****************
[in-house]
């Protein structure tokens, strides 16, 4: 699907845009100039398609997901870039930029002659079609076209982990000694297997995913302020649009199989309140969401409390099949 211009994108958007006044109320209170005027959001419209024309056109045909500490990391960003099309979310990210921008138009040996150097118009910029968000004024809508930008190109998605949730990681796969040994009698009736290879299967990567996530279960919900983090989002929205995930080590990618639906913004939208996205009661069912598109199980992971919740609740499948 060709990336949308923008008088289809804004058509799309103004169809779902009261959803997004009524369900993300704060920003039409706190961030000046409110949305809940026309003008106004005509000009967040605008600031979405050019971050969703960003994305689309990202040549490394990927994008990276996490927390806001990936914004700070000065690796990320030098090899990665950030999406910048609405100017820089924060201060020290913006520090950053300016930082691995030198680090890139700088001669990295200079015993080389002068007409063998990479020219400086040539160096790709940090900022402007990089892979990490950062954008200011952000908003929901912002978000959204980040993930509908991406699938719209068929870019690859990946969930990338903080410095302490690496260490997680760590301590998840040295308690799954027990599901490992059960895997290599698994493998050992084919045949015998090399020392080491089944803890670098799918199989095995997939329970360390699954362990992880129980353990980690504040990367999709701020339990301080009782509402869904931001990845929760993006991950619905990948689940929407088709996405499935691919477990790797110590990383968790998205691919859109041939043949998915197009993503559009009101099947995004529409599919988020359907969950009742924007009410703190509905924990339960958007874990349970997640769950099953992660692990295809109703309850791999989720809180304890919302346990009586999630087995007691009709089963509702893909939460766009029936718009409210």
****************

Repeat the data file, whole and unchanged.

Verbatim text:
[in-house]
């Protein structure tokens, strides 16, 4: 699907845009100039398609997901870039930029002659079609076209982990000694297997995913302020649009199989309140969401409390099949 211009994108958007006044109320209170005027959001419209024309056109045909500490990391960003099309979310990210921008138009040996150097118009910029968000004024809508930008190109998605949730990681796969040994009698009736290879299967990567996530279960919900983090989002929205995930080590990618639906913004939208996205009661069912598109199980992971919740609740499948 060709990336949308923008008088289809804004058509799309103004169809779902009261959803997004009524369900993300704060920003039409706190961030000046409110949305809940026309003008106004005509000009967040605008600031979405050019971050969703960003994305689309990202040549490394990927994008990276996490927390806001990936914004700070000065690796990320030098090899990665950030999406910048609405100017820089924060201060020290913006520090950053300016930082691995030198680090890139700088001669990295200079015993080389002068007409063998990479020219400086040539160096790709940090900022402007990089892979990490950062954008200011952000908003929901912002978000959204980040993930509908991406699938719209068929870019690859990946969930990338903080410095302490690496260490997680760590301590998840040295308690799954027990599901490992059960895997290599698994493998050992084919045949015998090399020392080491089944803890670098799918199989095995997939329970360390699954362990992880129980353990980690504040990367999709701020339990301080009782509402869904931001990845929760993006991950619905990948689940929407088709996405499935691919477990790797110590990383968790998205691919859109041939043949998915197009993503559009009101099947995004529409599919988020359907969950009742924007009410703190509905924990339960958007874990349970997640769950099953992660692990295809109703309850791999989720809180304890919302346990009586999630087995007691009709089963509702893909939460766009029936718009409210």